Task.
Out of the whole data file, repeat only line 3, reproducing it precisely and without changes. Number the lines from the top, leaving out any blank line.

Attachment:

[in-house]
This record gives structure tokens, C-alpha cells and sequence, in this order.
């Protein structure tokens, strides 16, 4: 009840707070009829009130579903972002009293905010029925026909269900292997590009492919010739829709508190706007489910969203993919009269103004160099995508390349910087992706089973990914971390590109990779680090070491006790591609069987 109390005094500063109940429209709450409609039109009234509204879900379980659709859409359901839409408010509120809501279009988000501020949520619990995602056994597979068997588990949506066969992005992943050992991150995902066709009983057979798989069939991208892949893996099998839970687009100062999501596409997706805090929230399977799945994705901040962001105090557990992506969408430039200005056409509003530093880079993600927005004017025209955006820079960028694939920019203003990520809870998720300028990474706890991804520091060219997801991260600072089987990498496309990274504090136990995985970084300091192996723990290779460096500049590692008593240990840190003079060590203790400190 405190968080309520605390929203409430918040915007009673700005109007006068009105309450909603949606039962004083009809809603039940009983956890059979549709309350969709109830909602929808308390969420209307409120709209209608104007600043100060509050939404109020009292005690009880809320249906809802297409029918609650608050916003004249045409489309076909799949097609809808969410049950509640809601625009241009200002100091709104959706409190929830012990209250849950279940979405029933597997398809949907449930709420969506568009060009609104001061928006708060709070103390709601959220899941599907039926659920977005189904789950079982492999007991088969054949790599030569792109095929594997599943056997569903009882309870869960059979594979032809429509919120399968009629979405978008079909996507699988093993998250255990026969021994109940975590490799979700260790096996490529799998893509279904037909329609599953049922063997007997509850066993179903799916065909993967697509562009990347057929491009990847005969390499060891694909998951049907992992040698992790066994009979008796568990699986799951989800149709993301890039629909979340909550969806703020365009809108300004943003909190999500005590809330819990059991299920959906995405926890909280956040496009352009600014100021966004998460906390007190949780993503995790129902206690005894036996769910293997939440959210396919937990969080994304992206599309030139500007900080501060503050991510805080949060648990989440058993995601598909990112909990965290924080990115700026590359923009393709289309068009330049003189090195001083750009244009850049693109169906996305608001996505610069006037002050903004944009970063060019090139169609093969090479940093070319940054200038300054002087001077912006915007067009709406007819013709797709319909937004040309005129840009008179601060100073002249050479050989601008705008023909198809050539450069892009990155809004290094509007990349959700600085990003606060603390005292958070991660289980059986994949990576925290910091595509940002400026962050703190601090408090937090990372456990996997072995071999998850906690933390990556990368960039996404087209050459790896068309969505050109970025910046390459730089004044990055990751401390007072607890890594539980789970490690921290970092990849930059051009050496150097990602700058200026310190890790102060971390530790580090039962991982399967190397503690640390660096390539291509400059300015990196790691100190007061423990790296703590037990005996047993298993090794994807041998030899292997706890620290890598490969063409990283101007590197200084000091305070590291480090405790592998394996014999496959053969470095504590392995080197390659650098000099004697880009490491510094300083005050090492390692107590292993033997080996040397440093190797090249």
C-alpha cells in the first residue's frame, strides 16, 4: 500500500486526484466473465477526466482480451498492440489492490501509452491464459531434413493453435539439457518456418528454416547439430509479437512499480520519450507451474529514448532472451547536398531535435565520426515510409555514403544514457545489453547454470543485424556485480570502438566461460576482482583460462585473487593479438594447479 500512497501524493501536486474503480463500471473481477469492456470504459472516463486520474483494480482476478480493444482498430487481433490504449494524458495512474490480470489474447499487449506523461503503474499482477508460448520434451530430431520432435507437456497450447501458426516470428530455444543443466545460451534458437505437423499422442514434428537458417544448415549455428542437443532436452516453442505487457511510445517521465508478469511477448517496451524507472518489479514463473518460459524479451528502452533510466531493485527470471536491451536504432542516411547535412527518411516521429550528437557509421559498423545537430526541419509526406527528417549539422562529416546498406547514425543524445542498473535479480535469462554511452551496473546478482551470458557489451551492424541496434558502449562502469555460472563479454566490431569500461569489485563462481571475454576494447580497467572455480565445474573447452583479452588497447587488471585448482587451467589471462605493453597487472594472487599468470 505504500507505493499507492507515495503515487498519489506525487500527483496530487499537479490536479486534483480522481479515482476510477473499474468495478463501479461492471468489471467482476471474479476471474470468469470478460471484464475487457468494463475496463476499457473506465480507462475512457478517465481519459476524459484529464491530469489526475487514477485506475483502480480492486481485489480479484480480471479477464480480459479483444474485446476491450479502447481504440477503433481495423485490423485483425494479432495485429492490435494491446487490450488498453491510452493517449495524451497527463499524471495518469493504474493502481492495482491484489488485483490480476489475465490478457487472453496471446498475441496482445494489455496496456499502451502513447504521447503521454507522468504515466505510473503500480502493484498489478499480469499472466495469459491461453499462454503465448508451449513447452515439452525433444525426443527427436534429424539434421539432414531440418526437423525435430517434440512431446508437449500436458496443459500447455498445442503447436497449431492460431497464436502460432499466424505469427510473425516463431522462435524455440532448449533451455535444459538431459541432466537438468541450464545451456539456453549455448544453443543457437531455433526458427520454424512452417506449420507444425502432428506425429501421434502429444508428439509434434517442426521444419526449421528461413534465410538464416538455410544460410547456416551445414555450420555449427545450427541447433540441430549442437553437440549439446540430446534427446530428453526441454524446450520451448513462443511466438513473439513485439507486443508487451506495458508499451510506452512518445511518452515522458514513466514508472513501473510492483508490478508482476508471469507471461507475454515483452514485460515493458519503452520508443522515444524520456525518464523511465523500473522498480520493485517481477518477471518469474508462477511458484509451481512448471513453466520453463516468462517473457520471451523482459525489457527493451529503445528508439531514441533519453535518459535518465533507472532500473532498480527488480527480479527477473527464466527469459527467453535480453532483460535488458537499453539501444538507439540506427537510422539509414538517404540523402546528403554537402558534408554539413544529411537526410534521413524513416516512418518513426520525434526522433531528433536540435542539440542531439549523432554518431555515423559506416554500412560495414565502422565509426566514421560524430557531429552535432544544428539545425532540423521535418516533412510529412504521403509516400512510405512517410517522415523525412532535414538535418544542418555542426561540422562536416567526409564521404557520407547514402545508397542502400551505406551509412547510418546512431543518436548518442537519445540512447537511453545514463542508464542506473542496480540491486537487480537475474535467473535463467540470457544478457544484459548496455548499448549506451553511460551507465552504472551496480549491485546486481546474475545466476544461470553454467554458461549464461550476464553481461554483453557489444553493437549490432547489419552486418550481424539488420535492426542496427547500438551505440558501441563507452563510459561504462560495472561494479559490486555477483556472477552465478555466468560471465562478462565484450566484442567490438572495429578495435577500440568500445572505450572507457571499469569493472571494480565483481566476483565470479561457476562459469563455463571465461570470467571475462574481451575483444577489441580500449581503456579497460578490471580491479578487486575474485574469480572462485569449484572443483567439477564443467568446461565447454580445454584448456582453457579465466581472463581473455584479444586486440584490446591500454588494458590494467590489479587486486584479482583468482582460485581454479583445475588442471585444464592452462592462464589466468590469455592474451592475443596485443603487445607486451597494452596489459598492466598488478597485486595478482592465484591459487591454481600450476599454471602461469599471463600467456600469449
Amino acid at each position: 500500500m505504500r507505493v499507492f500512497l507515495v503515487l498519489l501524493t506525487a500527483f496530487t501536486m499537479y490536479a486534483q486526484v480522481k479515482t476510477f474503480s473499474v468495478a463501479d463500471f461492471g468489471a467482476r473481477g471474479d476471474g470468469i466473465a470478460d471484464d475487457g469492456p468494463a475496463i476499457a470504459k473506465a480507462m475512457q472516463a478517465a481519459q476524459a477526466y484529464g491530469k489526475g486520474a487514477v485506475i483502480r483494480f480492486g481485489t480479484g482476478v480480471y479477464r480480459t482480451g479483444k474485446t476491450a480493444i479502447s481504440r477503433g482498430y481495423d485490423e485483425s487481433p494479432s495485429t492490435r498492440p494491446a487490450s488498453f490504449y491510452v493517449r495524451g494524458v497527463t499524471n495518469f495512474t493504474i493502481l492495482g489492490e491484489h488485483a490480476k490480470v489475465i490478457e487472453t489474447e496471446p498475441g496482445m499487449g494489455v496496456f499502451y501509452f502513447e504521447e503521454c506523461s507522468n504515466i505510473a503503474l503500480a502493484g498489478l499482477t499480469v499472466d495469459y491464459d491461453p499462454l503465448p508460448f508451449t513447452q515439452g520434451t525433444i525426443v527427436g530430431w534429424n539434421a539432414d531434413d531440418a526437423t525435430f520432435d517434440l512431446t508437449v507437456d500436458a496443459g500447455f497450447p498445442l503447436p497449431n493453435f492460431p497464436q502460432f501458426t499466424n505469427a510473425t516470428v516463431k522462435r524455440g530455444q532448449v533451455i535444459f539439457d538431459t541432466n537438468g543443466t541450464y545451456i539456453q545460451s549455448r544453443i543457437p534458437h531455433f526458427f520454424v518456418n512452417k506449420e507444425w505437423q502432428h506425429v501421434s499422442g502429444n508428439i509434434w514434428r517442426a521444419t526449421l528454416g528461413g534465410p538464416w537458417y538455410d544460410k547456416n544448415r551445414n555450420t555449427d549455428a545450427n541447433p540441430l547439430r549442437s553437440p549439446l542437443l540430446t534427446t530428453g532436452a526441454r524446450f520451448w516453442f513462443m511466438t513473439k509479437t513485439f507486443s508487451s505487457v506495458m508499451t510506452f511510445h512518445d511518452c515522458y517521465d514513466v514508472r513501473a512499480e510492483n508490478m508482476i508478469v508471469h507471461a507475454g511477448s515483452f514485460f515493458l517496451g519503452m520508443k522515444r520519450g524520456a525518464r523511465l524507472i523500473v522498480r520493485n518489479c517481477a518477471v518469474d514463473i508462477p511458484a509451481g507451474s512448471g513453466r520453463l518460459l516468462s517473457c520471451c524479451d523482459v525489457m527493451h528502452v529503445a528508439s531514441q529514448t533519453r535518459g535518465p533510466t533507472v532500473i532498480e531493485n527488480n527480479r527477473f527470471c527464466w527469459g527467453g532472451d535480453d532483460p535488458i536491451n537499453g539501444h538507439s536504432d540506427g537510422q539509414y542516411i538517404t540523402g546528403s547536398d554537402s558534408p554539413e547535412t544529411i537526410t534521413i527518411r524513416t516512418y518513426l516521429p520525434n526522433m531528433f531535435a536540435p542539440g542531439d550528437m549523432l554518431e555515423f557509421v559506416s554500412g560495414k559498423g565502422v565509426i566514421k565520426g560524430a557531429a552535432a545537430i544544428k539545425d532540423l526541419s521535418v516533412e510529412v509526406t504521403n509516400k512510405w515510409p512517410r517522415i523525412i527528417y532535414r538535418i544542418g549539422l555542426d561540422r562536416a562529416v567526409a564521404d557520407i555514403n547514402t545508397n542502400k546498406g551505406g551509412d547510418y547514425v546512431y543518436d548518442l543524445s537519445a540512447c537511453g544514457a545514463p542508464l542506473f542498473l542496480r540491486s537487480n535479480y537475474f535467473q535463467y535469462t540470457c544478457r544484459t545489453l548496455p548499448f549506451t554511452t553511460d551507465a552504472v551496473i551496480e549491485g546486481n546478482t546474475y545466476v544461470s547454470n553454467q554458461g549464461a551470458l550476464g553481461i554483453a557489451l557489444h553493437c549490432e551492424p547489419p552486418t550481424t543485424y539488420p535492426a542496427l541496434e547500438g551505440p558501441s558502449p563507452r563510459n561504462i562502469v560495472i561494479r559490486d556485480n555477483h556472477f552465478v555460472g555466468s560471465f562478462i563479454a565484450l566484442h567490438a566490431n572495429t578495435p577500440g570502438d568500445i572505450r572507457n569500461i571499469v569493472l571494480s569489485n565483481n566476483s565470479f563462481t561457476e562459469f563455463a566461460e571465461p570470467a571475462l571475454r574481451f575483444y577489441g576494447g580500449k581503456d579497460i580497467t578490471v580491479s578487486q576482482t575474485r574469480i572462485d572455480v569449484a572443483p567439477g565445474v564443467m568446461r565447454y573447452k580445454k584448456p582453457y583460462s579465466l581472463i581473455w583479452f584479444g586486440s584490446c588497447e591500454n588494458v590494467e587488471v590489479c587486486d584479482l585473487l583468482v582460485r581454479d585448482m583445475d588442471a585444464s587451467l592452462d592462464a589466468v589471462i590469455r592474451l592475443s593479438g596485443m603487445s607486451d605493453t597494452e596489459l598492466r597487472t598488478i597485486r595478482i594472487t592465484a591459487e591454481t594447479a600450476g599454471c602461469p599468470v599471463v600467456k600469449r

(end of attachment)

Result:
């Protein structure tokens, strides 16, 4: 009840707070009829009130579903972002009293905010029925026909269900292997590009492919010739829709508190706007489910969203993919009269103004160099995508390349910087992706089973990914971390590109990779680090070491006790591609069987 109390005094500063109940429209709450409609039109009234509204879900379980659709859409359901839409408010509120809501279009988000501020949520619990995602056994597979068997588990949506066969992005992943050992991150995902066709009983057979798989069939991208892949893996099998839970687009100062999501596409997706805090929230399977799945994705901040962001105090557990992506969408430039200005056409509003530093880079993600927005004017025209955006820079960028694939920019203003990520809870998720300028990474706890991804520091060219997801991260600072089987990498496309990274504090136990995985970084300091192996723990290779460096500049590692008593240990840190003079060590203790400190 405190968080309520605390929203409430918040915007009673700005109007006068009105309450909603949606039962004083009809809603039940009983956890059979549709309350969709109830909602929808308390969420209307409120709209209608104007600043100060509050939404109020009292005690009880809320249906809802297409029918609650608050916003004249045409489309076909799949097609809808969410049950509640809601625009241009200002100091709104959706409190929830012990209250849950279940979405029933597997398809949907449930709420969506568009060009609104001061928006708060709070103390709601959220899941599907039926659920977005189904789950079982492999007991088969054949790599030569792109095929594997599943056997569903009882309870869960059979594979032809429509919120399968009629979405978008079909996507699988093993998250255990026969021994109940975590490799979700260790096996490529799998893509279904037909329609599953049922063997007997509850066993179903799916065909993967697509562009990347057929491009990847005969390499060891694909998951049907992992040698992790066994009979008796568990699986799951989800149709993301890039629909979340909550969806703020365009809108300004943003909190999500005590809330819990059991299920959906995405926890909280956040496009352009600014100021966004998460906390007190949780993503995790129902206690005894036996769910293997939440959210396919937990969080994304992206599309030139500007900080501060503050991510805080949060648990989440058993995601598909990112909990965290924080990115700026590359923009393709289309068009330049003189090195001083750009244009850049693109169906996305608001996505610069006037002050903004944009970063060019090139169609093969090479940093070319940054200038300054002087001077912006915007067009709406007819013709797709319909937004040309005129840009008179601060100073002249050479050989601008705008023909198809050539450069892009990155809004290094509007990349959700600085990003606060603390005292958070991660289980059986994949990576925290910091595509940002400026962050703190601090408090937090990372456990996997072995071999998850906690933390990556990368960039996404087209050459790896068309969505050109970025910046390459730089004044990055990751401390007072607890890594539980789970490690921290970092990849930059051009050496150097990602700058200026310190890790102060971390530790580090039962991982399967190397503690640390660096390539291509400059300015990196790691100190007061423990790296703590037990005996047993298993090794994807041998030899292997706890620290890598490969063409990283101007590197200084000091305070590291480090405790592998394996014999496959053969470095504590392995080197390659650098000099004697880009490491510094300083005050090492390692107590292993033997080996040397440093190797090249």